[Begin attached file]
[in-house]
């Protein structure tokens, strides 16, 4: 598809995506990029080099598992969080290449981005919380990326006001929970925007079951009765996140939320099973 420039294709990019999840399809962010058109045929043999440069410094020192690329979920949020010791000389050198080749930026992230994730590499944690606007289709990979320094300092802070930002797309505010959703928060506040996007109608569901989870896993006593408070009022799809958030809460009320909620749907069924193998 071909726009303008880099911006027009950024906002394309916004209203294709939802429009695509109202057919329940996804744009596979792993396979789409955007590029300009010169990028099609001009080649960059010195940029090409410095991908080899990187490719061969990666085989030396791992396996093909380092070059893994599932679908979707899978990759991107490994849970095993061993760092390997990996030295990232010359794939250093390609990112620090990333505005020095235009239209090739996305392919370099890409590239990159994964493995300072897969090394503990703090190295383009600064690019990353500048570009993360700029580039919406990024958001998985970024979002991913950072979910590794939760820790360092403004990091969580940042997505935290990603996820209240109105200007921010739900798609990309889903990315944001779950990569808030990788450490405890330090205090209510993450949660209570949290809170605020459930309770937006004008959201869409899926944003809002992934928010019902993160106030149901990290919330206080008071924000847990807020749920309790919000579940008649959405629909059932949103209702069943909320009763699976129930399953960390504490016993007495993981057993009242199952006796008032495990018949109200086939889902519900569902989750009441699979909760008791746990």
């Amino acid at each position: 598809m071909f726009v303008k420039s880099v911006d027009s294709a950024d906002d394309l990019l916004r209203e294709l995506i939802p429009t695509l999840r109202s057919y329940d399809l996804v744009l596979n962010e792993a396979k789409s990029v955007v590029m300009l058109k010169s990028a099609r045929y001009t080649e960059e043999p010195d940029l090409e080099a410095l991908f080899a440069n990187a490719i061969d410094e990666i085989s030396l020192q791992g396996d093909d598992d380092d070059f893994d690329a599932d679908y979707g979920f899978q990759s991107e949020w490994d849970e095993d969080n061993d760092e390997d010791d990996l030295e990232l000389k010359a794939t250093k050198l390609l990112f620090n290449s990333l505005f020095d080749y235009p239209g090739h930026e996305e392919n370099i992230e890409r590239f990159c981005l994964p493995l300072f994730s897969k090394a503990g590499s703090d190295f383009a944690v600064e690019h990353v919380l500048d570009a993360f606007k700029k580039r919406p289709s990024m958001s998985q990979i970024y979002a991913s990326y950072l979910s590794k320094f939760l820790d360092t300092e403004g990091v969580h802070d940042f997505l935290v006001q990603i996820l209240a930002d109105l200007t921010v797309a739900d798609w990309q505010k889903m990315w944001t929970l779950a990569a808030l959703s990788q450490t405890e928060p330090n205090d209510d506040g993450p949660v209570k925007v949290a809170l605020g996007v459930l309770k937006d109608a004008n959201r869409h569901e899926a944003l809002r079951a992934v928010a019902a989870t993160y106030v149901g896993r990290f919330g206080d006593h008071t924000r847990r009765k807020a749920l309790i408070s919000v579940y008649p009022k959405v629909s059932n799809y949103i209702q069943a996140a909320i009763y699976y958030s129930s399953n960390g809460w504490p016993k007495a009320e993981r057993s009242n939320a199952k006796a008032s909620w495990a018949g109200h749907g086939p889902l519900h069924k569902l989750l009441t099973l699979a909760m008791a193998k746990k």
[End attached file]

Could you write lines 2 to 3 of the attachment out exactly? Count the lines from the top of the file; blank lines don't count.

């Protein structure tokens, strides 16, 4: 598809995506990029080099598992969080290449981005919380990326006001929970925007079951009765996140939320099973 420039294709990019999840399809962010058109045929043999440069410094020192690329979920949020010791000389050198080749930026992230994730590499944690606007289709990979320094300092802070930002797309505010959703928060506040996007109608569901989870896993006593408070009022799809958030809460009320909620749907069924193998 071909726009303008880099911006027009950024906002394309916004209203294709939802429009695509109202057919329940996804744009596979792993396979789409955007590029300009010169990028099609001009080649960059010195940029090409410095991908080899990187490719061969990666085989030396791992396996093909380092070059893994599932679908979707899978990759991107490994849970095993061993760092390997990996030295990232010359794939250093390609990112620090990333505005020095235009239209090739996305392919370099890409590239990159994964493995300072897969090394503990703090190295383009600064690019990353500048570009993360700029580039919406990024958001998985970024979002991913950072979910590794939760820790360092403004990091969580940042997505935290990603996820209240109105200007921010739900798609990309889903990315944001779950990569808030990788450490405890330090205090209510993450949660209570949290809170605020459930309770937006004008959201869409899926944003809002992934928010019902993160106030149901990290919330206080008071924000847990807020749920309790919000579940008649959405629909059932949103209702069943909320009763699976129930399953960390504490016993007495993981057993009242199952006796008032495990018949109200086939889902519900569902989750009441699979909760008791746990």
């Amino acid at each position: 598809m071909f726009v303008k420039s880099v911006d027009s294709a950024d906002d394309l990019l916004r209203e294709l995506i939802p429009t695509l999840r109202s057919y329940d399809l996804v744009l596979n962010e792993a396979k789409s990029v955007v590029m300009l058109k010169s990028a099609r045929y001009t080649e960059e043999p010195d940029l090409e080099a410095l991908f080899a440069n990187a490719i061969d410094e990666i085989s030396l020192q791992g396996d093909d598992d380092d070059f893994d690329a599932d679908y979707g979920f899978q990759s991107e949020w490994d849970e095993d969080n061993d760092e390997d010791d990996l030295e990232l000389k010359a794939t250093k050198l390609l990112f620090n290449s990333l505005f020095d080749y235009p239209g090739h930026e996305e392919n370099i992230e890409r590239f990159c981005l994964p493995l300072f994730s897969k090394a503990g590499s703090d190295f383009a944690v600064e690019h990353v919380l500048d570009a993360f606007k700029k580039r919406p289709s990024m958001s998985q990979i970024y979002a991913s990326y950072l979910s590794k320094f939760l820790d360092t300092e403004g990091v969580h802070d940042f997505l935290v006001q990603i996820l209240a930002d109105l200007t921010v797309a739900d798609w990309q505010k889903m990315w944001t929970l779950a990569a808030l959703s990788q450490t405890e928060p330090n205090d209510d506040g993450p949660v209570k925007v949290a809170l605020g996007v459930l309770k937006d109608a004008n959201r869409h569901e899926a944003l809002r079951a992934v928010a019902a989870t993160y106030v149901g896993r990290f919330g206080d006593h008071t924000r847990r009765k807020a749920l309790i408070s919000v579940y008649p009022k959405v629909s059932n799809y949103i209702q069943a996140a909320i009763y699976y958030s129930s399953n960390g809460w504490p016993k007495a009320e993981r057993s009242n939320a199952k006796a008032s909620w495990a018949g109200h749907g086939p889902l519900h069924k569902l989750l009441t099973l699979a909760m008791a193998k746990k």